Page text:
Article version: GitHub.com
Renaming a file using the command line
You can use the command line to rename any file in your repository.
Many files can be renamed directly on GitHub, but some files, such as images, require that you rename them from the command line.
This procedure assumes you've already:
- Created a repository on GitHub, or have an existing repository owned by someone else you'd like to contribute to
- Cloned the repository locally on your computer
- Open TerminalTerminalGit Bash.
- Change the current working directory to your local repository.
- Rename the file, specifying the old file name and the new name you'd like to give the file. This will stage your change for commit.
$ git mv old_filename new_filename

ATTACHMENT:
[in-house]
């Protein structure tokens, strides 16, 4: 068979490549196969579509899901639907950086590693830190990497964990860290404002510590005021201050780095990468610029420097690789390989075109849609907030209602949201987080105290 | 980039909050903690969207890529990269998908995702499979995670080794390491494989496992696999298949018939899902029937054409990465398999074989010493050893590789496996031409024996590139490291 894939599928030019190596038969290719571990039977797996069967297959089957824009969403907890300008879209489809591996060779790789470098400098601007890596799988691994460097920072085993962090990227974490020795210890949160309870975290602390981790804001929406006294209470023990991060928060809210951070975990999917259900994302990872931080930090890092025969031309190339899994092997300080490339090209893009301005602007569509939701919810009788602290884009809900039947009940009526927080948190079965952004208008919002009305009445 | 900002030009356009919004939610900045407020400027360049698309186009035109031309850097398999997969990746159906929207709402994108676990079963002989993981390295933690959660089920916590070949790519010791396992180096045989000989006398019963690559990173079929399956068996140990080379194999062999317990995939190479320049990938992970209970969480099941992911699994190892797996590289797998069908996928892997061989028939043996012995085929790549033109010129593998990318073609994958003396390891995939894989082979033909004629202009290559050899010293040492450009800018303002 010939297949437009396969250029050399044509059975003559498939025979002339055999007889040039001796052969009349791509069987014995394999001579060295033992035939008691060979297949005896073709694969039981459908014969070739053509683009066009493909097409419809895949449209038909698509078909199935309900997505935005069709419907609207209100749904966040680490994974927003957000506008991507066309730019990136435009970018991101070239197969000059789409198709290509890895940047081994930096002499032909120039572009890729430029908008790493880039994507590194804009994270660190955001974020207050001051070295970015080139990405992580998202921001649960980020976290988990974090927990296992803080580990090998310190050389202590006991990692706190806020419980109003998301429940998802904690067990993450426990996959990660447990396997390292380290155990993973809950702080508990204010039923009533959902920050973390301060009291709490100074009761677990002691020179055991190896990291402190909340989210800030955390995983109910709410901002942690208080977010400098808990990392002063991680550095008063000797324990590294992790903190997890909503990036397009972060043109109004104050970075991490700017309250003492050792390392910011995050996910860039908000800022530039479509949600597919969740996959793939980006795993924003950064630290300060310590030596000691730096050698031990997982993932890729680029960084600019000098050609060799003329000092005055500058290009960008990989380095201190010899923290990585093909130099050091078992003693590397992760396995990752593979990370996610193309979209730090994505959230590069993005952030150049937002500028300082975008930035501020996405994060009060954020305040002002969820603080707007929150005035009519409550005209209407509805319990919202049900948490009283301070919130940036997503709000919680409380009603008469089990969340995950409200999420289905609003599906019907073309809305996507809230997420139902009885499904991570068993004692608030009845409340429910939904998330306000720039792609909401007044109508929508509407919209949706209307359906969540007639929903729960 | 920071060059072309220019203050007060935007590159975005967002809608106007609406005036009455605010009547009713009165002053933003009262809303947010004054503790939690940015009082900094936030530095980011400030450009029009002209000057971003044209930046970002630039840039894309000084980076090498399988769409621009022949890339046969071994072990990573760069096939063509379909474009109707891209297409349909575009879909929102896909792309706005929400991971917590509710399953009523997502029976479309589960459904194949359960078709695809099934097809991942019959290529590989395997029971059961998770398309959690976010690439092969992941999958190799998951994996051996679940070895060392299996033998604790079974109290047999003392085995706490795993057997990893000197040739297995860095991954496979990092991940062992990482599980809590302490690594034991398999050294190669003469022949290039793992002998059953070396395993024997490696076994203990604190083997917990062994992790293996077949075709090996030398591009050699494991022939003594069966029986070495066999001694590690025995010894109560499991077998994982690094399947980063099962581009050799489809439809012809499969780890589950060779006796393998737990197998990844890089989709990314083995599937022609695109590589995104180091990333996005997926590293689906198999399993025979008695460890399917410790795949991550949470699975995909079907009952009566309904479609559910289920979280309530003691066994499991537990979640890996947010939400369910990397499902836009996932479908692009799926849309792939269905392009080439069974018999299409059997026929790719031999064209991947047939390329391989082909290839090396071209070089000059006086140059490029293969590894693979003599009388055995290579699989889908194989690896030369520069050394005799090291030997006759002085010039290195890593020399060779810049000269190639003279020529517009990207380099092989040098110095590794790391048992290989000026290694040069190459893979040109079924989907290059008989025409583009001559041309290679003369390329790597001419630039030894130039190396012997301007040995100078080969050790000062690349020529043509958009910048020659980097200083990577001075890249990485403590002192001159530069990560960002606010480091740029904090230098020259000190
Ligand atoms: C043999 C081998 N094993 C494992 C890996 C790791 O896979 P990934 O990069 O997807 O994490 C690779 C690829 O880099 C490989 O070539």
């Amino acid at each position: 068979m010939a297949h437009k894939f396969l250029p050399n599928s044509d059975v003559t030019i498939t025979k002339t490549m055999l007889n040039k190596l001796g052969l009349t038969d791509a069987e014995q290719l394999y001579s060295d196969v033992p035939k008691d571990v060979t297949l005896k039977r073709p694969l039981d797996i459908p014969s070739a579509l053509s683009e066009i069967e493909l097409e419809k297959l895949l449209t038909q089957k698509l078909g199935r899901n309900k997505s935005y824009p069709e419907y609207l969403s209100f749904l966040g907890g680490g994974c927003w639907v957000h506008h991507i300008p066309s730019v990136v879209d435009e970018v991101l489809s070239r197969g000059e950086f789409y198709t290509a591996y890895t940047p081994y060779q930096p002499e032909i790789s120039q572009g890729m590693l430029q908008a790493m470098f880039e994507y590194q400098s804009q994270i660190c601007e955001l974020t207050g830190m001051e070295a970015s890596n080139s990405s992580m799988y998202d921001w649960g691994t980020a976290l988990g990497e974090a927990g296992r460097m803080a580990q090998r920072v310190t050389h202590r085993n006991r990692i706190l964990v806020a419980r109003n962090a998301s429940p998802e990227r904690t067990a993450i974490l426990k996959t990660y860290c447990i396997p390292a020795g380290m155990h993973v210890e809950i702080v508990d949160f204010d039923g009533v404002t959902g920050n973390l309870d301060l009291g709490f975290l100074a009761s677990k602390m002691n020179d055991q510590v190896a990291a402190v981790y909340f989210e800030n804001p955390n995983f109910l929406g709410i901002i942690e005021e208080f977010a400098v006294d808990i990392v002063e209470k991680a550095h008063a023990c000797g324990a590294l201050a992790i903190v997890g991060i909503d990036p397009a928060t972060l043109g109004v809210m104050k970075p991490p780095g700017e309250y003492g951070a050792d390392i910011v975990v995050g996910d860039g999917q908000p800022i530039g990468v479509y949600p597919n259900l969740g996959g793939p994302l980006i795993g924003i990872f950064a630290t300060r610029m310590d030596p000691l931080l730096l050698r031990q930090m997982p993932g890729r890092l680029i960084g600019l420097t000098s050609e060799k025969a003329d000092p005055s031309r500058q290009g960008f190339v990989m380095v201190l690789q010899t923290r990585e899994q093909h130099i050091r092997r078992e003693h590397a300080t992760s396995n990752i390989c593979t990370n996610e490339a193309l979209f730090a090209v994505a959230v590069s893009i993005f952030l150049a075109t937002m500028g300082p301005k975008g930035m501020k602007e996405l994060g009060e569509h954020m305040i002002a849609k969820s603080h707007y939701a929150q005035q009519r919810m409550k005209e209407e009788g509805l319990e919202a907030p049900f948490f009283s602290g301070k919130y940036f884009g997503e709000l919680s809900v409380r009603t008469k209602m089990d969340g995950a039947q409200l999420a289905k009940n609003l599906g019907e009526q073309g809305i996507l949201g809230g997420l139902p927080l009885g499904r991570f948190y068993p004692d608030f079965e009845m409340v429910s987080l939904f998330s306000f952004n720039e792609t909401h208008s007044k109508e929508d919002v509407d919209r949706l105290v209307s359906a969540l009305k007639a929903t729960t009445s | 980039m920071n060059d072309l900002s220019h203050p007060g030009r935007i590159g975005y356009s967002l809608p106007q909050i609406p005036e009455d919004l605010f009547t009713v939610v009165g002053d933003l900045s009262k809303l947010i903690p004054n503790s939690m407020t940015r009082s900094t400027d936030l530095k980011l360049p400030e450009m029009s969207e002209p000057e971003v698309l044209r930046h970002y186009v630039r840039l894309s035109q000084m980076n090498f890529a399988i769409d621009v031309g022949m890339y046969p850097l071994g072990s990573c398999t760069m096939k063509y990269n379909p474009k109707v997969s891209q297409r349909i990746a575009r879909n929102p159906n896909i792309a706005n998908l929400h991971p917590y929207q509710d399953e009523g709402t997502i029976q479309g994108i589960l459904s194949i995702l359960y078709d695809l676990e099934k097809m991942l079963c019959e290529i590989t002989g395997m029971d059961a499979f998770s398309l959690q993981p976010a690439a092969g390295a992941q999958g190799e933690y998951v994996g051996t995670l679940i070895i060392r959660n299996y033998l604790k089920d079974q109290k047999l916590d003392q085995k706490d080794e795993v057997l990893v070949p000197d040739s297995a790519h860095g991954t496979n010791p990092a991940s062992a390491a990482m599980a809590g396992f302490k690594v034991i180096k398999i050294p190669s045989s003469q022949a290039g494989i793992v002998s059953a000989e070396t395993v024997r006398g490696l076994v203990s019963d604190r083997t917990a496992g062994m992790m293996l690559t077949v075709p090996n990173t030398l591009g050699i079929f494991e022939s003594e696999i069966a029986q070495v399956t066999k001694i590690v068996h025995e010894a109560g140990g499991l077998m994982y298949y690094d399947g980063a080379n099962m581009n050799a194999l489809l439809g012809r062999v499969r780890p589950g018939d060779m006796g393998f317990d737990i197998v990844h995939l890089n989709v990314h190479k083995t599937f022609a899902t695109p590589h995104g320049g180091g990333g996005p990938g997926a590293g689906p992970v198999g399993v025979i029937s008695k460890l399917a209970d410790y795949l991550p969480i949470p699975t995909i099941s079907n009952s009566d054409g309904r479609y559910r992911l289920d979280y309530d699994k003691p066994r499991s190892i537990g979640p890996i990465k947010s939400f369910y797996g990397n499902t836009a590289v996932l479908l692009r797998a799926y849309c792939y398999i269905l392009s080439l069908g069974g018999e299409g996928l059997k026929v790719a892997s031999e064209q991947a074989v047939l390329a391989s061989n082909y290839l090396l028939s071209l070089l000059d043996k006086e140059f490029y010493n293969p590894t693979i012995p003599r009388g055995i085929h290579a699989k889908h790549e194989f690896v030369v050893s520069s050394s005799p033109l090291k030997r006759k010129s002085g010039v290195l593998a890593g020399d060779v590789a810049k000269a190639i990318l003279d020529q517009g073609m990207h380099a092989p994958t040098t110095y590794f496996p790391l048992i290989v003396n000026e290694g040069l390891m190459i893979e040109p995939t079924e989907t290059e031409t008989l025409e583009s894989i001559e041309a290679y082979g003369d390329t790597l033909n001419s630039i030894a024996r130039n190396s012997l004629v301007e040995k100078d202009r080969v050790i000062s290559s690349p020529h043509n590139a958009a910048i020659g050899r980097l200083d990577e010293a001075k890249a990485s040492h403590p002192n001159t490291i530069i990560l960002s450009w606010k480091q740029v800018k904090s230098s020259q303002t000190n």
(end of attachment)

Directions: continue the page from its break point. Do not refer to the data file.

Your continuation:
git statusto check the old and new file names.
$ git status > # On branch your-branch > # Changes to be committed: > # (use "git reset HEAD
..." to unstage) > # > # renamed: old_filename -> new_filename > #
- Commit the file that you've staged in your local repository.
$ git commit -m "Rename file" # Commits the tracked changes and prepares them to be pushed to a remote repository. # To remove this commit and modify the file, use 'git reset --soft HEAD~1' and commit and add the file again.
- Push the changes in your local repository to GitHub.
$ git push origin your-branch # Pushes the changes in your local repository up to the remote repository you specified as the origin